The 13 Best Quick Filler Board Games to Play in Under 30 Mins

Looking for some board games and card games that are short and quick to play but still pack a ton of fun? You have loads of options!
The 13 Best Quick Filler Board Games to Play in Under 30 Mins

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Board games can be an incredibly fun way to get away from a screen for a while. It's just you, your friends, and the game.

But there is one area where video games often beat out board games: the ability to pick up and play without a huge time investment.

Many board games require a good chunk of time to set up, and then another big chunk of time to actually play, and then some more time to clean up and pack away! But that's not always the case.

Here are several great board, card, and dice games that are quick and playable in less than 30 minutes. Many are even shorter than that!

13. Zombie Dice: Horde Edition

Designed by Steve Jackson

Supports 2 to 8 players

About 10 to 20 minutes

6.8 on BGG

Zombie Dice is an extremely simple push-your-luck game that packs a lot of fun into such lightweight rules—and it involves nothing but a handful of custom dice, so it's extremely portable as well.

In Zombie Dice, on your turn, you roll three custom dice that can show either Brain, Footstep, or Shotgun: a Brain is worth 1 point, a Footstep can be re-rolled, a Shotgun ends your turn if you've rolled three of them.

When you're done, you can choose to take three more dice and continue rolling OR you can stop rolling and score what you've rolled. If you ever roll three Shotguns, your turn immediately ends and you lose all the Brains you rolled that turn, meaning zero points.

In other words, how many Brains can you roll before you roll three Shotguns? How far will you push your luck? Zombie Dice is fast and fun, making it a great filler for any group size.

Note: While base Zombie Dice is available on its own, Zombie Dice: Horde Edition includes two expansions that add more kinds of dice to shake things up. I recommend it.

12. No Thanks!

Designed by Thorsten Gimmler

Supports 3 to 7 players

About 15 to 20 minutes

7.1 on BGG

No Thanks! is a simple card game where you want as few points as possible. The deck consists of cards with point values from 3 to 35. Players also start with a handful of "refusal" chips.

Each round, one card is flipped over, then players take turns taking one of two possible actions: either place a refusal chip if they don't want the card, or take the card and all refusal chips that have accumulated on it. If you run out of chips, you must take the card.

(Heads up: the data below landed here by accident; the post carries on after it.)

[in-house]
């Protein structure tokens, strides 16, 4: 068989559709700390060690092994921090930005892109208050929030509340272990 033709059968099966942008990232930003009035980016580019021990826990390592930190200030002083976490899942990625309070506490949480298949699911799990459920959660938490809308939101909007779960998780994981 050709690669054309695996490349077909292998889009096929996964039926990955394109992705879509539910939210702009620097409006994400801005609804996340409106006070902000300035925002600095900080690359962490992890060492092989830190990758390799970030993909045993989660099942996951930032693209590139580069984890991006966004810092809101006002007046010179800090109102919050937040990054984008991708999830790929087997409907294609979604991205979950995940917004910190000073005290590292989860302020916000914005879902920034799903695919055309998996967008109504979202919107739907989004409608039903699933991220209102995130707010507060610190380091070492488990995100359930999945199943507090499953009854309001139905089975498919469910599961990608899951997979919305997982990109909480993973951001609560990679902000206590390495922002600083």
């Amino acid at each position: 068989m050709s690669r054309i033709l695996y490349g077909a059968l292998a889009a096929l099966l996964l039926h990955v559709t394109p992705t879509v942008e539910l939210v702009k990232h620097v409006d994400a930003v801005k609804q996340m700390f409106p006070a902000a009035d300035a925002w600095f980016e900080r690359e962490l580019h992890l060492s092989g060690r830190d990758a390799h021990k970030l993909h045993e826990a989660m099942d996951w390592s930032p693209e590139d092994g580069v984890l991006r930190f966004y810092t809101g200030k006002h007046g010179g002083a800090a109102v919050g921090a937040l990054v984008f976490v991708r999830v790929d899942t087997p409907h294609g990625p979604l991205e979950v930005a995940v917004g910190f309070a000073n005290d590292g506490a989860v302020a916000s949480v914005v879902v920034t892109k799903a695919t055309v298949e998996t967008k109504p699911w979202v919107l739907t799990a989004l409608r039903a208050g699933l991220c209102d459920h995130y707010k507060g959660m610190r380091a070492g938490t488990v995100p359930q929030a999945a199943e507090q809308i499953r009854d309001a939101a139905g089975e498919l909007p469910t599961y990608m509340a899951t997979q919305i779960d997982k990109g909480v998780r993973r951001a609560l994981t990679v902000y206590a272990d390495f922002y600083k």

When the deck runs out, whoever has the most points loses—and each chip you possess reduces your score by 1, so they're good to amass. But there are two more twists that really make No Thanks! shine.

If you collect a sequence of numbers (e.g. 24, 25, and 26), then the entire sequence is scored as the lowest value in the sequence (in this case, 24 points). Also, at the start of the game, nine cards are randomly removed from the deck, so the numbers you want may never show up.

No Thanks! is a fun blend of luck and strategy, where any given game may be decided by luck but the better player wins in the long run.

11. Similo

Designed by Martino Chiacchiera, Hjalmar Hach, and Pierluca Zizzi

Supports 2 to 8 players

About 10 to 15 minutes

6.8 on BGG

Similo is a cooperative deduction game where one player is trying to get the other players to correctly guess a secret suspect from a grid of 4x3 cards, with each card representing one character.

On each round, the cluemaster plays a character card from their hand and states whether it's similar to or different from the secret suspect. Similarities and differences can be for any reason—maybe they both wear glasses, maybe they're opposite genders, maybe the cards share colors.

Using the given clue, players will choose to eliminate potential suspects from the grid. After five rounds, if the last remaining card is the secret suspect, then everyone wins.

Note: Similo is available in various theme packs. Each pack is playable on its own, but you can also mix packs together, using one for the characters and the other for giving clues.

The different theme packs include Similo: Fables, Similo: Myths, Similo: History, Similo: Animals, Similo: Wild Animals, Similo: Spookies, and Similo: Harry Potter.

10. Timeline

Designed by Frédéric Henry

Supports 2 to 8 players

About 10 to 20 minutes

6.5 on BGG

Timeline is a great card game for any collection because it's fast, it's simple, and it's educational—but not in a boring or stressful way.

Each player starts with a hand of four cards, with each card representing a particular event in time. For example, "Invention of the printing press," "First step on the moon," or "Discovery of planetary motion." On the back of each card is the year of that particular event.

Players take turns playing a card to a shared timeline, trying to place their event in the proper spot relative to the other events in the timeline.

If you get it right, it stays in the timeline; otherwise, the card is discarded and you draw another to your hand. The first player to get rid of all the cards in their hand wins.